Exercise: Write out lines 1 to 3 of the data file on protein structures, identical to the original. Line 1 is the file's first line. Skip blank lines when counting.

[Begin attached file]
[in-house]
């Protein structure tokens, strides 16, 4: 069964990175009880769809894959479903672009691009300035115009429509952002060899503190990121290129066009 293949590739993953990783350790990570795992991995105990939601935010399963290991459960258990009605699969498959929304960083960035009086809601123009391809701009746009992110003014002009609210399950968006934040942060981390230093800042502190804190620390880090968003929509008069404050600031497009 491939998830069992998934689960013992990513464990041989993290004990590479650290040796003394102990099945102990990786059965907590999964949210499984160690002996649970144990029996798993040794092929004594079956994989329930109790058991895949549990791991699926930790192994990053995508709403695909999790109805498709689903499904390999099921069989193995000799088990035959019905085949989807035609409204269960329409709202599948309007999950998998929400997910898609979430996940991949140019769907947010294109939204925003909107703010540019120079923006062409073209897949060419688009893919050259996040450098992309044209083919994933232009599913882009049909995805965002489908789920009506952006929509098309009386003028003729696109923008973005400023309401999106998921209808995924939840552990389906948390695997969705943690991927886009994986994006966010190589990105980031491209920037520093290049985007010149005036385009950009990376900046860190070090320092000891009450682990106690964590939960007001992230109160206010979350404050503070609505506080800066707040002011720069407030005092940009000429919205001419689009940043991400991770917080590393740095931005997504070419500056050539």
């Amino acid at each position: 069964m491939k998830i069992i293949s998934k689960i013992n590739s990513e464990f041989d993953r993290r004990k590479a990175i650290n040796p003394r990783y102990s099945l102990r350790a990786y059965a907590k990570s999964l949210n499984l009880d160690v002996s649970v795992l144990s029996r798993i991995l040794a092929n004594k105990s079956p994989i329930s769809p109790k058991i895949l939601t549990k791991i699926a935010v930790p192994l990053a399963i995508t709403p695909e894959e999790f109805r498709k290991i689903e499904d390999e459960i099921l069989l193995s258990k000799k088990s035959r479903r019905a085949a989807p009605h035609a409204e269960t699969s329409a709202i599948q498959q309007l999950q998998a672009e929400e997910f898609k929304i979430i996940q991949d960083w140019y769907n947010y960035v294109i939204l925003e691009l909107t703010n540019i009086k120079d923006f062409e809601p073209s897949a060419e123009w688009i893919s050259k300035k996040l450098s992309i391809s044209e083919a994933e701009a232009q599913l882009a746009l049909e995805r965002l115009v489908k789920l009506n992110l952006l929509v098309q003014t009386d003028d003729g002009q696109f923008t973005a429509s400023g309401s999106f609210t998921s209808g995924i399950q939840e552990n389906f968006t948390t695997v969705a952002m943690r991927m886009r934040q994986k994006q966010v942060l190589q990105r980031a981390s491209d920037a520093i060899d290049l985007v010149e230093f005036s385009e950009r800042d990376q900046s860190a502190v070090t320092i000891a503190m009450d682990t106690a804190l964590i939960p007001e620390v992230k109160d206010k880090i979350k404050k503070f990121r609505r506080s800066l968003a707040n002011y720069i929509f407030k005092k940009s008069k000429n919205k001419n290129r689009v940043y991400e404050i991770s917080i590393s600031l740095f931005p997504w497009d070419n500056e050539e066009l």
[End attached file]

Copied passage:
[in-house]
């Protein structure tokens, strides 16, 4: 069964990175009880769809894959479903672009691009300035115009429509952002060899503190990121290129066009 293949590739993953990783350790990570795992991995105990939601935010399963290991459960258990009605699969498959929304960083960035009086809601123009391809701009746009992110003014002009609210399950968006934040942060981390230093800042502190804190620390880090968003929509008069404050600031497009 491939998830069992998934689960013992990513464990041989993290004990590479650290040796003394102990099945102990990786059965907590999964949210499984160690002996649970144990029996798993040794092929004594079956994989329930109790058991895949549990791991699926930790192994990053995508709403695909999790109805498709689903499904390999099921069989193995000799088990035959019905085949989807035609409204269960329409709202599948309007999950998998929400997910898609979430996940991949140019769907947010294109939204925003909107703010540019120079923006062409073209897949060419688009893919050259996040450098992309044209083919994933232009599913882009049909995805965002489908789920009506952006929509098309009386003028003729696109923008973005400023309401999106998921209808995924939840552990389906948390695997969705943690991927886009994986994006966010190589990105980031491209920037520093290049985007010149005036385009950009990376900046860190070090320092000891009450682990106690964590939960007001992230109160206010979350404050503070609505506080800066707040002011720069407030005092940009000429919205001419689009940043991400991770917080590393740095931005997504070419500056050539």
């Amino acid at each position: 069964m491939k998830i069992i293949s998934k689960i013992n590739s990513e464990f041989d993953r993290r004990k590479a990175i650290n040796p003394r990783y102990s099945l102990r350790a990786y059965a907590k990570s999964l949210n499984l009880d160690v002996s649970v795992l144990s029996r798993i991995l040794a092929n004594k105990s079956p994989i329930s769809p109790k058991i895949l939601t549990k791991i699926a935010v930790p192994l990053a399963i995508t709403p695909e894959e999790f109805r498709k290991i689903e499904d390999e459960i099921l069989l193995s258990k000799k088990s035959r479903r019905a085949a989807p009605h035609a409204e269960t699969s329409a709202i599948q498959q309007l999950q998998a672009e929400e997910f898609k929304i979430i996940q991949d960083w140019y769907n947010y960035v294109i939204l925003e691009l909107t703010n540019i009086k120079d923006f062409e809601p073209s897949a060419e123009w688009i893919s050259k300035k996040l450098s992309i391809s044209e083919a994933e701009a232009q599913l882009a746009l049909e995805r965002l115009v489908k789920l009506n992110l952006l929509v098309q003014t009386d003028d003729g002009q696109f923008t973005a429509s400023g309401s999106f609210t998921s209808g995924i399950q939840e552990n389906f968006t948390t695997v969705a952002m943690r991927m886009r934040q994986k994006q966010v942060l190589q990105r980031a981390s491209d920037a520093i060899d290049l985007v010149e230093f005036s385009e950009r800042d990376q900046s860190a502190v070090t320092i000891a503190m009450d682990t106690a804190l964590i939960p007001e620390v992230k109160d206010k880090i979350k404050k503070f990121r609505r506080s800066l968003a707040n002011y720069i929509f407030k005092k940009s008069k000429n919205k001419n290129r689009v940043y991400e404050i991770s917080i590393s600031l740095f931005p997504w497009d070419n500056e050539e066009l």